Something else worth noting:
Choosing a variable-rate mortgage could mean higher interest rates, but it’s much more likely that the opposite is true. Studies have shown that, historically, variable-rate mortgages are cheaper than fixed 70-80% of the time.
Of course, if you’re not comfortable with that 20-30% chance of higher interest rates, a fixed-rate mortgage might be your best bet.
As an example, we can look back on historical interest rates:
If you had secured a mortgage in January 2016, you could have locked in a 5-year fixed rate at around 2.3% or chosen a 5-year variable rate at roughly Prime – 0.6.
Based on average interest rate data from ratehub.ca, here’s what your mortgage’s interest rates might have looked like between 2016 and 2020 based on those options (assuming your interest was calculated monthly):
Of course, these are estimates, but you can see how the fixed-rate interest is totally predictable, while the variable-rate interest jumps up and down—sometimes cheaper, sometimes more expensive.
Given that interest rates are in a constant state of flux, you also need to consider what the present market is like when you’re searching for a mortgage.
“When interest rates are low and are unlikely to fall further, many borrowers prefer to lock into a fixed-rate,” says Charach.
But there are other advantages of fixed-rate mortgages, too:
“Another benefit of a fixed-rate mortgage is that qualification may be more straightforward,” says Charach. “The lender does not have to factor in potential rate increases. It is important to note that pre-payment penalties may be higher if you break a fixed-term mortgage early. Lenders usually calculate a 3-month interest penalty or interest rate differential, whichever is greater.”
The terms of many mortgages in Canada stipulate that you’re not allowed to pay off the mortgage faster than the agreed-upon rate. In these cases, you’ll need to pay a penalty if you decide to pay off your mortgage early. As Charach says, those penalties tend to be higher on fixed-term mortgages.
When it comes down to it, here are Charach’s suggestions for choosing fixed vs. variable mortgages:
Fixed-rate mortgages are most suitable for borrowers who:
Variable-rate mortgages are most suitable for borrowers who:
Speaking of paying off the mortgage early, that’s where we get into the next category: open vs. closed mortgages.
As we’ve alluded to, many mortgages do not allow the borrower to pay off their debt earlier than planned. Or at least they impose penalties for doing so.
Open mortgages do not have such restrictions.
If you have an open mortgage, you may pay off your mortgage early, either by increasing your regular payments or with extra lump-sum payments.
“Although this type of mortgage is generally more expensive than a ‘closed’ mortgage,” says Charach, “the borrower may prepay in part or full without notice or penalty—ideally suited for short-term mortgage needs.”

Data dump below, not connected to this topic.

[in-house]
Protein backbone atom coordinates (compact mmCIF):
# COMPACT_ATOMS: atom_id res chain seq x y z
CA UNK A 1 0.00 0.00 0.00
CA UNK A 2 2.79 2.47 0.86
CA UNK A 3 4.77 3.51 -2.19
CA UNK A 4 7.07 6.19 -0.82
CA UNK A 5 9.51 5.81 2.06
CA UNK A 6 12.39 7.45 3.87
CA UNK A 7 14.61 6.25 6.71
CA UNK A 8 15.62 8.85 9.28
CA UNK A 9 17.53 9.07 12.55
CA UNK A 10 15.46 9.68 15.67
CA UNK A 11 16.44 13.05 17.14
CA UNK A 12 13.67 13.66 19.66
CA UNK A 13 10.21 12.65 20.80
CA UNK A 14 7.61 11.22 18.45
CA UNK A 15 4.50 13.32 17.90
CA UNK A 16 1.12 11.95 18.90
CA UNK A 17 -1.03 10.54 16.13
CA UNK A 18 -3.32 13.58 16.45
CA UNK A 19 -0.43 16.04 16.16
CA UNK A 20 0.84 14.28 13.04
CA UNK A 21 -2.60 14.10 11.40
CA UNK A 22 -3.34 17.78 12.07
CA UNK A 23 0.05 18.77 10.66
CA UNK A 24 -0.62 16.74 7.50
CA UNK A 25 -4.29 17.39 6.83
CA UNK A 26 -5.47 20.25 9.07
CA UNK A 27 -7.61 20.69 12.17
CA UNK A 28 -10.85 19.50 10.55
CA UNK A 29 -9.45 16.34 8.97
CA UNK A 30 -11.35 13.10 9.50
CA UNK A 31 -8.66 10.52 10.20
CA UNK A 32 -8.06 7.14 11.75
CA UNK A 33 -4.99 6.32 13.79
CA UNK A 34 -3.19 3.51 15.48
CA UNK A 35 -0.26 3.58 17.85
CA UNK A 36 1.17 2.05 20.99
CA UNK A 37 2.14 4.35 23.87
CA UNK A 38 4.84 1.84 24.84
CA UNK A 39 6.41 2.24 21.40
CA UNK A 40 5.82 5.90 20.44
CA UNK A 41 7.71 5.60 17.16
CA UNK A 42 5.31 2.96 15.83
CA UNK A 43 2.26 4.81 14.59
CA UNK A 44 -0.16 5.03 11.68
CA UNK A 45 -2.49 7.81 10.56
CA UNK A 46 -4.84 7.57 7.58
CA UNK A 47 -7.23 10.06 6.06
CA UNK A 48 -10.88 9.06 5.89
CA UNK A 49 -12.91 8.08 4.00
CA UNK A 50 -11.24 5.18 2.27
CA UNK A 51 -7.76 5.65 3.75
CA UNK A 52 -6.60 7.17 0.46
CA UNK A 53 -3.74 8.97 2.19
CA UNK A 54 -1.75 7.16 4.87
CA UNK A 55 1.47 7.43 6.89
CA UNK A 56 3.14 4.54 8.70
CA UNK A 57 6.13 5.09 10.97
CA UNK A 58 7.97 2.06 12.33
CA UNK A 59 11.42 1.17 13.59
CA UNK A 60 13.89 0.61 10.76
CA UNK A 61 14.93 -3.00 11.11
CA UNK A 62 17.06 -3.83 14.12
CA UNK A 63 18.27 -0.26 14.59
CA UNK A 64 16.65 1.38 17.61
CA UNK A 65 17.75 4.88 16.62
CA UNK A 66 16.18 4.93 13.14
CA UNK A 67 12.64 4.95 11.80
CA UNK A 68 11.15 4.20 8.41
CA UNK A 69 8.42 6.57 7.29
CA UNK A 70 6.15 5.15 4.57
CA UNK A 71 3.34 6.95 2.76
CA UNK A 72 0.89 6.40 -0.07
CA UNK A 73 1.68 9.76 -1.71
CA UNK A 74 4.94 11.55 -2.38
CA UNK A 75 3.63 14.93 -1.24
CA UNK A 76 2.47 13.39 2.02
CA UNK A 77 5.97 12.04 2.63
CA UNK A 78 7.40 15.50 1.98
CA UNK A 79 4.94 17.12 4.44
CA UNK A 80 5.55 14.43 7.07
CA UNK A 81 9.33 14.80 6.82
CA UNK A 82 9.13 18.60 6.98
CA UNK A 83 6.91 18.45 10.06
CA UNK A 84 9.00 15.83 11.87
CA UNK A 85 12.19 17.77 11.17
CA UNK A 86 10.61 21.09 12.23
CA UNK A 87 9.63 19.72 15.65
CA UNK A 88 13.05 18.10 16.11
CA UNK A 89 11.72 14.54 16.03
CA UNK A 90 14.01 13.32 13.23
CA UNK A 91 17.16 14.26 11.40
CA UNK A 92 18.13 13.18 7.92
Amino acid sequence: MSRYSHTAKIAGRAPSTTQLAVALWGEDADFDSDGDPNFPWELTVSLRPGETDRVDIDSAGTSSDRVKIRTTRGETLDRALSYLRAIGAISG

Open mortgages are all about flexibility.
Unlike open mortgages, closed mortgages don’t offer much flexibility at all when it comes to repayment.
When you sign on for a closed mortgage, part of what you’re agreeing to is the payment schedule. You’ll be paying a set amount of money over a predetermined period of time.
On a fixed-rate closed mortgage, you’d pay the same amount of money every month until the term expires. On a variable-rate closed mortgage, your monthly payments would go up or down with your interest rate, but they’ll still be set by your lender.
If you wish to repay your mortgage faster, your lender will charge you a penalty for doing so. That penalty varies depending on the type of mortgage you have:
“One of the benefits [of a variable-rate product] is that the pre-payment penalties are often lower than a fixed-rate mortgage, as many lenders only charge a 3-month interest penalty if you break your variable-rate mortgage early,” says Charach.
In Canada, most mortgages are closed mortgages. Though they lack the flexibility of open mortgages, they benefit from lower interest rates.
Sometimes, you don’t have much of a choice between open or closed mortgages. If you’re looking for the best rate, you’ll pretty much have to take a closed mortgage.
“A closed mortgage has a much lower interest rate compared to open mortgages,” says Thake.
As mentioned, the majority of borrowers opt for closed mortgages. The money savings make the extra restrictions worthwhile.
There are a few scenarios in which a borrower might want extra flexibility, though:
“Consider getting an open mortgage if you intend on selling your home soon or expecting cash to pay off a lump sum of your mortgage with minimal penalty,” says Thake. “However, if this is not the case for you, you may want to stick to the closed mortgages, especially if they offer lower interest rates.”
So, unless you’re expecting a large windfall of cash in the near- to mid-future, like an inheritance or a big investment payoff, you’re probably best served by a closed mortgage.
Hopefully, now you’ve got an idea of the pros and cons of the different mortgage types. The mortgage product you choose will come down to your personal situation: are you willing to accept some risk in exchange for a shot at lower rates? Do you need flexible repayment options? Questions like these will help you decide which mortgage is best for you.
Remember: regardless of which type of mortgage you get, your lender will still require you to have an active home insurance policy throughout the entire repayment period (and you should still have one after it’s paid off, too). The mortgage lender would be what’s known as a loss payee on your home insurance policy.